I picked Tahn out of the many books my husband owned and sat down to read it. I needed something that promised a good love story, some heart-warming moments, phenomenal action, and faith that meant something.
Tahn delivers on all accounts.
Set in a medieval world, we meet Tahn, a legendary mercenary. As he kidnaps Netta, the sweet lady of the Triletts, we can’t help but wonder what his motives are. Because this is no normal kidnapping. According to Tahn, it’s the only way to save her life.
Netta doesn’t see it that way, understandably. She is a young woman, already has lost a husband, and is holding onto her faith tightly as everything seems to be falling away. Even as we begin to understand who Tahn is and why he is doing what he is, we see Netta grasping at answers and trying to explain the hope she has.
We jump between Netta and Tahn’s perspectives throughout the book, with occasional other characters popping in as well. The most notable include the children Tahn rescues. His former students from the mercenary world are eight young street children who are fighting for a chance to be free.
As the nobles war and the mercenaries cheat, Tahn, Netta, and the children are forced to make difficult and dark choices to survive. But there is hope, as Netta teaches the children, and even Tahn, what faith is.
The first reason I recommend this book is the reveal. The book does a very good job of giving small bits of information and allowing us to piece it all together. Granted, it does make much of it fairly predictable, but not entirely. We also get the beautiful tension of learning things before one of the characters and watching as they put the pieces together as well. It makes for a very engaging read.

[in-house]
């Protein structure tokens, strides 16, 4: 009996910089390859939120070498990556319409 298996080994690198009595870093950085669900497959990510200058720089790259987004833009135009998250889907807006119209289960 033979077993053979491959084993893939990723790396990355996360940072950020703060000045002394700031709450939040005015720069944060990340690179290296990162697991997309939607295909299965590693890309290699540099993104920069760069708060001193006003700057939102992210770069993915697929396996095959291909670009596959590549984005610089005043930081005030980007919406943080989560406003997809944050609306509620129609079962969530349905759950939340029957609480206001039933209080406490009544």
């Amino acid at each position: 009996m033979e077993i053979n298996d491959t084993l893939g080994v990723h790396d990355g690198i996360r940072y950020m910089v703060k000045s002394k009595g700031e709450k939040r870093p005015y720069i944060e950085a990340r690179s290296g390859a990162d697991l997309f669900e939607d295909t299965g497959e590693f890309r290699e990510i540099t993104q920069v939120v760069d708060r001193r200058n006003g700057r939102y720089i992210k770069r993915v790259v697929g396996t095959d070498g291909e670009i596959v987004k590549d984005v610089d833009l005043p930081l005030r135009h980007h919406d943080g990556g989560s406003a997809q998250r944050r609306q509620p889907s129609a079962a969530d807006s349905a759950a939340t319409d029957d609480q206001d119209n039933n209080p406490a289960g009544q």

Another reason I liked this book is that it did not shy away from it’s Christian ideals and tries to explain those beliefs well. Someone who isn’t familiar with Christianity can read and understand what is happening throughout the whole book. But faith remains at the enter of the story arc and we get to see the changes it has on the characters we care about.
Finally, the relationships between the children, Netta, and Tahn are well written and heart-warming making it a book that I’d happily pick up again. From the romance that buds between two unlikely people to the care and respect the children have for Tahn to the friendships which cannot be broken, this book is jam packed with examples of messy but beautiful relationships. There are also a few examples of terrible relationships and the damage they can cause. These are dynamic and difficult, but give an insight into the minds and hearts of those in harmful relationships.
Overall, Tahn is a great book that will make you smile at the end but still give you a glimpse of the hard and gritty world. This is the first in a series of three. Join my email list to receive the next reviews in your inbox directly!
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